The One Skill You Need to Excel in Instructional Design

The One Skill You Need to Excel in Instructional Design
Summary: Instructional design is a multi-faceted discipline, and – let’s face it – a lot is asked of instructional designers (IDs). We need to have adult learning theory and learning models at our fingertips, be data detectives, sharp interviewers, and writers who can weave a story, not to mention detail-oriented, process-oriented, organized pros. Yet the one essential skill for IDs in corporate training and Learning and Development (L&D) is rarely taught in schools.  

Connection to Business Goals: The Most Important Aspect of the Instructional Design and Development Process

As a Solution Architect at SweetRush, I see all kinds of interesting questions come from our clients via RFPs. And trust me, they aren’t softballs – these are direct, challenging questions often requiring research, discussions with my team members, and a fair amount of coffee. So when I was recently asked, “What do you consider the most important aspect of instructional design?” I breathed a sigh of relief. Because, to me, there’s no doubt about the answer to this one.

The best instructional designers – the ones who create the most effective solutions, “wow” their clients and their teams, and become the go-to guys and gals for challenging projects – never put pen to paper until they very clearly understand the business drivers for the learning solution.

Every training intervention should be directly tied to a goal the organization is trying to meet—whether it is increasing productivity, sales, or customer satisfaction, or reducing errors, theft, or time off the floor or the phone. These goals are tied directly to the client’s bottom line, and in many cases they can be measured, allowing us to gauge the effectiveness of the learning resources we provide. As instructional designers, we need to shift our mindsets from training people because they don’t know something, to training people to improve their performance and impact their business.

How Savvy Instructional Designers Gather Business Drivers 

How do instructional designers work with clients to gather information about business goals?

  • They do their homework.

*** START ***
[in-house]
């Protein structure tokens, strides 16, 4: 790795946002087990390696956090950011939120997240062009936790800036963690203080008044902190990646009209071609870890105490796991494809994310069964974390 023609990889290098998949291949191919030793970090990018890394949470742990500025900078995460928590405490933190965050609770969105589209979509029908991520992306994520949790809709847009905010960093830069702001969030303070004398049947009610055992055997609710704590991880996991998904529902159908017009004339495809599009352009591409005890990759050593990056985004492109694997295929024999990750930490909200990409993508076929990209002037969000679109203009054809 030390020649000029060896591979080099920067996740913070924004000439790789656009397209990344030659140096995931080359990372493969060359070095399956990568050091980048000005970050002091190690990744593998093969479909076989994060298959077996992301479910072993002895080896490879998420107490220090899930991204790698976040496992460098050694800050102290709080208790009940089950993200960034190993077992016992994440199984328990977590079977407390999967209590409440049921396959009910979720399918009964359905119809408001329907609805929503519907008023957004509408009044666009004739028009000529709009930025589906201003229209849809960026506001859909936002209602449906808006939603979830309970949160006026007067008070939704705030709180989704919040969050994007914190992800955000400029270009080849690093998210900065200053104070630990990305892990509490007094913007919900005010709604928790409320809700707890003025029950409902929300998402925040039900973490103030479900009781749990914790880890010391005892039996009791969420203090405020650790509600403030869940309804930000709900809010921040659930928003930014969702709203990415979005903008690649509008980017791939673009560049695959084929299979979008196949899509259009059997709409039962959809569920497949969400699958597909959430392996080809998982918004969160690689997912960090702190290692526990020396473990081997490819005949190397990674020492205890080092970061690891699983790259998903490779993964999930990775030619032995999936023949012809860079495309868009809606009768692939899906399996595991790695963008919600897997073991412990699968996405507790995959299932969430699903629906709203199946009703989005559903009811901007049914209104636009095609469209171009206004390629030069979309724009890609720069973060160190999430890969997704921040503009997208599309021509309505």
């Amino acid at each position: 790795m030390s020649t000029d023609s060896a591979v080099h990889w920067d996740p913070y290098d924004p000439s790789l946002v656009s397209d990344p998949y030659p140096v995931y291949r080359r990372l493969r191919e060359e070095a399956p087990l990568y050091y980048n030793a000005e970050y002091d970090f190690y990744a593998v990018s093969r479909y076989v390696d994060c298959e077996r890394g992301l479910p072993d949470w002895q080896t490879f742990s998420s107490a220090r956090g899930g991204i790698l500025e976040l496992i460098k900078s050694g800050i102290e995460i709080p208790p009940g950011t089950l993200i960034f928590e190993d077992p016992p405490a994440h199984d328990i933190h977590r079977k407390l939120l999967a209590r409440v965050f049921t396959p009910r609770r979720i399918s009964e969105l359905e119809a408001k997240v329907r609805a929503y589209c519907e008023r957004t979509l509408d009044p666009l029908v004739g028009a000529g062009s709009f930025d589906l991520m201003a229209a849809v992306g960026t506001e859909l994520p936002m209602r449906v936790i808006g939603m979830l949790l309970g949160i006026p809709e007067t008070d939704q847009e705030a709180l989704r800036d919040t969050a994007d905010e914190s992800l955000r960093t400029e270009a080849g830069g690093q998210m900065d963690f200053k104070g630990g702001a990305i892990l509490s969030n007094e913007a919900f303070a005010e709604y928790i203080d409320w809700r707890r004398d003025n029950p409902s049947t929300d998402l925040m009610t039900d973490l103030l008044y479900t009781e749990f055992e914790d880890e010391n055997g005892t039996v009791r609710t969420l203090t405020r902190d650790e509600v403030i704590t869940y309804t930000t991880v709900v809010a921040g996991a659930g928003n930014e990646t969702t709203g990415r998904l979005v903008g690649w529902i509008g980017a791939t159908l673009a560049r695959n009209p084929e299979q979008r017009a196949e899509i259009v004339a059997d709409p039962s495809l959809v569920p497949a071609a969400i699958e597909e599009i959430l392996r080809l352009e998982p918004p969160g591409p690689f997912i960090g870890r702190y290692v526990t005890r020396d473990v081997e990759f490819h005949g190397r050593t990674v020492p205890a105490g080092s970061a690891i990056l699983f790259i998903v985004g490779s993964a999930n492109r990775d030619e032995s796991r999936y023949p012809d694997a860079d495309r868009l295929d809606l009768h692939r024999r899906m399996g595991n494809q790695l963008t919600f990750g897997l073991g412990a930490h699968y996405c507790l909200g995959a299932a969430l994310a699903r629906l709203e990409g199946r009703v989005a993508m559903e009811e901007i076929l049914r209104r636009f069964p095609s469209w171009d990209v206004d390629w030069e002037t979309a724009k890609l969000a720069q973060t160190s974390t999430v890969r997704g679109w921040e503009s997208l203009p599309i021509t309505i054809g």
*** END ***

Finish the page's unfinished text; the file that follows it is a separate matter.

All companies have websites, that’s a given. Public companies will have investor sections with annual reports, quarterly earnings calls, and other information that can be used to glean the corporate goals that are being communicated to shareholders.
  • They get hands-on.
    To the extent that it’s possible to see the business in action, great instructional designers take that extra step. Visiting the client’s retail store, call center, or bank chain puts numbers and goals into context, and may help identify resources and solutions that can further those goals.
  • They go deeper.
    In addition to asking about the business drivers, gaining an understanding of the client’s values, mission, structure, and culture is essential when approaching a learning solution. Examining the audience’s needs, preferences, and perceptions, allows great instructional designers (and solution architects) to collaborate with clients on a strategy that addresses all of these factors holistically.
  • They understand that nobody knows the business better than their clients.
    At the end of the day, the best instructional designers know they need to collaborate with their clients to arrive at the most effective learning solutions. They don’t make assumptions about business drivers – they elicit feedback, clarify, adjust, and get it right. (In this case, the “client” will often be a Subject Matter Expert working in the business, rather than an L&D counterpart.)

How to Use Business Drivers to Craft Effective Learning SolutionsOnce the business drivers are gathered, how do great instructional designers use them to create effective learning solutions?

  • They link the business objectives to the learning objectives.
    In this step, instructional designers define specifically what people need to learn during the training. Great instructional designers tie each of those objectives back to a business goal, and state how the learning objective will help achieve the business objective.
  • They translate business drivers into WIIFMs.
    WIIFMs (or, “What’s In It For Me”) are motivational factors that resonate with employees and get them excited about learning. For example, we currently have a client who wants to boost sales by teaching sales people how to ask customers the right questions, in order to recommend the right products for them. Business drivers for the client: increase sales, increase customer satisfaction. WIIFMs for the employees: how learning a new skill – consultative sales – will help them excel in their jobs, and, even better, serve them for the rest of their careers. By translating the business drivers into WIIFMs, we’ve created a win-win situation.

I’ve been fortunate to be in the ever-changing field of instructional design for many years, and I’ve seen learning solutions become more and more sophisticated – e-learning, m-learning, gamification, simulations — the list goes on. This shift places greater demands on instructional designers, with new skills needed all the time. Yet this essential instructional design skill – connecting business drivers to the learning solution – applies no matter if the solution is in the classroom, on a mobile device, or beamed from Mars. Now, on to that next RFP question…Are you getting the best responses to your RFPs? Experiencing process delays? Check out our interactive infographic, Avoid These Common RFP Pitfalls, for our secrets and tips! 

eBook Release: SweetRush
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